In Europe, Meager Inflation Feeds Japan Talk – Real Time Economics

Today’s euro-zone data on inflation and loans to businesses look weak again, and will add more fuel to the debate about whether European Central Bank, and euro-zone policy makers more generally, need to do more to prevent the bloc’s $13 trillion economy from getting stuck in a low-growth, low-inflation rut.

The meager strength of the euro zone’s recovery so far — gross domestic product has expanded by a grand total of 1% in the four quarters since recession ended, while inflation has slipped well below 1% — is leading to a debate about whether Europe is turning into the next Japan.

Inflation in the year to June was only 0.5%, the same as in May, disappointing hopes that the reading might rise. Inflation shows no sign of rising to the ECB’s target of nearly 2% any time soon. ECB officials tend to blame energy and other commodity prices for the below-target inflation, but core inflation was also weak in the year to June, at 0.8%.

Bank loans to businesses, which play a larger role in the European economy than in the U.S., fell further in May. Many European banks are trying to clean up their balance sheets ahead of ECB stress tests later this year, leading to business complaints that lenders are rationing credit. Also, continued problems of high debt and weak growth in much the euro zone make lending to financially fragile small businesses unattractive.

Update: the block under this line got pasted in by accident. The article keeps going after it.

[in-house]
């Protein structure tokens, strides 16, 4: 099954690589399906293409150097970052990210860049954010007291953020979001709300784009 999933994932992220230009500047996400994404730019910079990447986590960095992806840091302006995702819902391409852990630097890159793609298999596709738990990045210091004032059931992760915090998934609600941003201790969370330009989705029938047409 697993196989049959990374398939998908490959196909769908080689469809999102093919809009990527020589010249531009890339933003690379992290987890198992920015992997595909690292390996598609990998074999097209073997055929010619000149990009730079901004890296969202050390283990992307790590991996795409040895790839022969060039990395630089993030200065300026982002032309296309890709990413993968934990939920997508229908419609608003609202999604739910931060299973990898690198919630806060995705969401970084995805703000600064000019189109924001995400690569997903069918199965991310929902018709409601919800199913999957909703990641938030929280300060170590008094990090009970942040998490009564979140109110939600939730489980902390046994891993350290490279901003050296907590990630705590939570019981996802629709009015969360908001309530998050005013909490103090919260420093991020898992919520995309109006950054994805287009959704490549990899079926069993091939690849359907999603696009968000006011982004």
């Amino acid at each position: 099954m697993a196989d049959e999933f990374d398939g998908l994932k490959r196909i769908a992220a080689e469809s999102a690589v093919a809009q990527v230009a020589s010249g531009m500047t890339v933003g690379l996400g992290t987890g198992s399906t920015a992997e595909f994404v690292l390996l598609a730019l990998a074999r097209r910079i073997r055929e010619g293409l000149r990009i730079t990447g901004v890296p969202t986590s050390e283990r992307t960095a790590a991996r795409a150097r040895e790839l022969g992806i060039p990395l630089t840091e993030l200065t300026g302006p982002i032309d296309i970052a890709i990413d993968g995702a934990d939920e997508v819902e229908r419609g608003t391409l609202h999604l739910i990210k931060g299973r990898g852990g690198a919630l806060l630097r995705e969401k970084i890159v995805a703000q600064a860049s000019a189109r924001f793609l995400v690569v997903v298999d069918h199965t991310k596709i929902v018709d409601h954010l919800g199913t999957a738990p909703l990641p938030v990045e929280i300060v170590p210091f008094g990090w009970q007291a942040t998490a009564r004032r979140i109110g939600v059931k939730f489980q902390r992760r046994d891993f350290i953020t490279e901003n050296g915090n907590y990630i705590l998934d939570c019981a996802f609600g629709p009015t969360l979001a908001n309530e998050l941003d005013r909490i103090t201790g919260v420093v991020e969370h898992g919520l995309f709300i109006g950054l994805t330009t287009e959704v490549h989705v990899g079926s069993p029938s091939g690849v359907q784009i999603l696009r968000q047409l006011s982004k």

The ECB has already announced a program of long-term loans for banks that’s conditional on more lending to businesses. At the press conference after this Thursday’s monthly ECB meeting, President Mario Draghi will probably be quizzed about whether the ECB is any closer to a program of purchasing asset-backed securities, which many analysts think is the nearest the euro zone will get to Fed-style QE.



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